22 April 2015

Go on, I dare you.


So yesterday I met up with my writing critique group (shout out to Yvonne, Amanda and Simon here...hope the three of you are reading this).

Once a month we meet for coffee and critique 10 pages of each other's novel-in-progress. It's something I find both fun and intense (we really do give each other open and honest feedback) and I have to say I always come away from these critique sessions with my brain buzzing. This state of crazy, interconnecting thoughts set on high volume inside my head generally continues for a couple of days after.


14 April 2015

The beginning is just that...the start of something


I found this last week. I won't admit to just how regularly my fingers type Lloyd Dobler into Google and then click on search, but let's just say it happens a bit.

This one. This was a real find...something that set off a flutter of dancing butterflies in my stomach. It's the first page of the very first draft of Say Anything.

PLEASE, please note the title underlined at the top of the page: GOLDEN YEARS
Hard to believe, right? There is NO way the movie could ever have been called anything but SAY ANYTHING.

I read this page of typed folder-bound screenplay, first with the restlessness of bubbling excitement.

Then I took a deep breath, calmed my mind and read it again. Slowly.

I think what struck me most was this: sitting on the computer screen in front of me was the actual beginning. This was where a movie that I, along with countless others around the world, have loved, laughed with, felt both individually and inextricably connected to, started.

As Cameron Crowe writes in the post that accompanies the page on his official websiteIt began as a story about a golden girl, Diane Court, who also worked in her father’s nursing home, helping the residents through their “Golden Years.”  Over time, and many more drafts, the story also became about the lovelorn kick-boxing suitor — Lloyd Dobler — who identified himself and his mission in the very first scene.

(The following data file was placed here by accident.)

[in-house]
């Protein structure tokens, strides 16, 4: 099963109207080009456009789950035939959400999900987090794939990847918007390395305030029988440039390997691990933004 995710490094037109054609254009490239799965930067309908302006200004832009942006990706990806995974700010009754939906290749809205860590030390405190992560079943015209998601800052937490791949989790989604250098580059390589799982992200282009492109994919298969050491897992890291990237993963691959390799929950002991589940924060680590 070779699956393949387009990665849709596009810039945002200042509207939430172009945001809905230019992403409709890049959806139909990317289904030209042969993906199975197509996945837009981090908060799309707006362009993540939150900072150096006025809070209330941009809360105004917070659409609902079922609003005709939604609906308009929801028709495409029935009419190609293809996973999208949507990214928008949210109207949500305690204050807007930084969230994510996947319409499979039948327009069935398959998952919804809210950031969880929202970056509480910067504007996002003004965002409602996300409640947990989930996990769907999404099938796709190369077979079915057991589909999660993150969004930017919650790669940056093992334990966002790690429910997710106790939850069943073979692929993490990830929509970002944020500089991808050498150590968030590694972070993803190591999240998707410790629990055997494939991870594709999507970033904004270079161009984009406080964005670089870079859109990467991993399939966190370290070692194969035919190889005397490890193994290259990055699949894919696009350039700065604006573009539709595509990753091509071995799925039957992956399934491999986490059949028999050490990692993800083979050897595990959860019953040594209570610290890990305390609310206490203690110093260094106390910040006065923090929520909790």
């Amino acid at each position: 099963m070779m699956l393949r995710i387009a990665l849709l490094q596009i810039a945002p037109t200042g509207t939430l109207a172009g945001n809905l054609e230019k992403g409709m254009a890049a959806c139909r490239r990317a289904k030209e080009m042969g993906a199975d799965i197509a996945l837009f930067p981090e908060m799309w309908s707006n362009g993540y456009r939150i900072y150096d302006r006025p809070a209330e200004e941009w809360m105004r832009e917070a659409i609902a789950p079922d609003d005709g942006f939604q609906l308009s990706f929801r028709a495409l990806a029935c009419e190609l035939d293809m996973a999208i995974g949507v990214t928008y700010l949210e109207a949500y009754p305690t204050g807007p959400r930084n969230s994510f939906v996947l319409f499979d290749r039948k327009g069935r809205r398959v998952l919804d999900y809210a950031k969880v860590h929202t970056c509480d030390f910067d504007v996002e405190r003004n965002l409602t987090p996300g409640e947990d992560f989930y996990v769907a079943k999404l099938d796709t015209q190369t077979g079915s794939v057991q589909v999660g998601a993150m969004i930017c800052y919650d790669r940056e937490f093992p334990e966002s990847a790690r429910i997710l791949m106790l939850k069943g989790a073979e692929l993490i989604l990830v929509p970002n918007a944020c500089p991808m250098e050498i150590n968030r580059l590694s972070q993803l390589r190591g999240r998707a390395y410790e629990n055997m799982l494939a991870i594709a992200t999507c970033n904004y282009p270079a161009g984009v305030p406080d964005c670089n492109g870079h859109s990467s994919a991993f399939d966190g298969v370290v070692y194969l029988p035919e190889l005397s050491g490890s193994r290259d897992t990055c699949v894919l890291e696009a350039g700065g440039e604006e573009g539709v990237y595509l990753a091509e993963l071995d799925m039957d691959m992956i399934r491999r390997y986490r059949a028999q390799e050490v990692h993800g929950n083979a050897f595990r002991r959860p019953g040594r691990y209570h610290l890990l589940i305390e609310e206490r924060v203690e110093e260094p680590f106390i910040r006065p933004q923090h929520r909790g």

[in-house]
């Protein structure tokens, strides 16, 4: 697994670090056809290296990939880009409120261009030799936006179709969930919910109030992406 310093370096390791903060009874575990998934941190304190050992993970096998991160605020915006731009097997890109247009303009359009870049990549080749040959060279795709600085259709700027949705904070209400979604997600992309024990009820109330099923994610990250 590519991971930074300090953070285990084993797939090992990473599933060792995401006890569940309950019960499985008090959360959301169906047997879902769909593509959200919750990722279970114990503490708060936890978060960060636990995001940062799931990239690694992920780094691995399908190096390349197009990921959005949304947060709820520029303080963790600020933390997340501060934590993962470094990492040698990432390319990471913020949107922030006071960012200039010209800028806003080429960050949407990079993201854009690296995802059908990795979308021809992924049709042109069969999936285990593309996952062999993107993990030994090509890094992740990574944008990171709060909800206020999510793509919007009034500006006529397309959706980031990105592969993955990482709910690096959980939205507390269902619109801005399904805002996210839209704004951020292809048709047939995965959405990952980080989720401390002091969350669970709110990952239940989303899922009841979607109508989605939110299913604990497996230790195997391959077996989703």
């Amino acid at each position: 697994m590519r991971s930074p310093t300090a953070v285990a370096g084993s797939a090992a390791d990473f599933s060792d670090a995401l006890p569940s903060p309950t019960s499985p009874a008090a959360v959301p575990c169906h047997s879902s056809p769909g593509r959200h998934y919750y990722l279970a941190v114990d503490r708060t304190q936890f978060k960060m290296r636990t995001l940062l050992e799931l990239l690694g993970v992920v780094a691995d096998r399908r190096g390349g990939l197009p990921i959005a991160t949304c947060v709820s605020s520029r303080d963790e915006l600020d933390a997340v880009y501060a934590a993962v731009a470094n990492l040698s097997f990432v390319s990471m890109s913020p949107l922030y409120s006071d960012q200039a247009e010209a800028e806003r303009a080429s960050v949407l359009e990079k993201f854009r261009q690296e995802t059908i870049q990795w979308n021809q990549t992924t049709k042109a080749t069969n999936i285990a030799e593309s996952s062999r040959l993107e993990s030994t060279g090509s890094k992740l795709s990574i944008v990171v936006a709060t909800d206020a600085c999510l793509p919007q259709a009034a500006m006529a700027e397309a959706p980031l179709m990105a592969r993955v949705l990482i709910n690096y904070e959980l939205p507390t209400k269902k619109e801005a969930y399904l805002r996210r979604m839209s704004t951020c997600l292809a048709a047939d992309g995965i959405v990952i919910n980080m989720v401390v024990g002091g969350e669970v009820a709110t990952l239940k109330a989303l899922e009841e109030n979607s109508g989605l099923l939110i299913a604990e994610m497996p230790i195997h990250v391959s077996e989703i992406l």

SO the SAY ANYTHING that we know and love started out being something quite different.

I think I really love knowing this little snippet of background because it parallels so perfectly with the changing shape of my novel as I dig deeper and deeper into my 2nd draft.

Characters are revealing more of their layers, strands within the story are beginning to connect themselves in ways that I never expected and yet these connections make perfect sense. My central character feels so real to me now I may just know her better than I know myself. 

On days when I'm feeling a bit down about just how LONG re-drafting seems to be taking, it's this global strengthening and re-shaping of my story that I can see is happening which perks me up. It might be taking me a while to get there but when I do I won't be disappointed by the view. I just know it.

Oh, before I sign off, there's one other pearl from the post by Cameron Crowe that I MUST share with you.

Is this perfect or what?


Oh and thanks also to Lowell Marchant, my neighbor at the time, who knocked on the door one day when I was trying to write and introduced himself.  “I’m Lowell,” he said, extending a handshake.  “I’m a kick boxer, sport of the future… “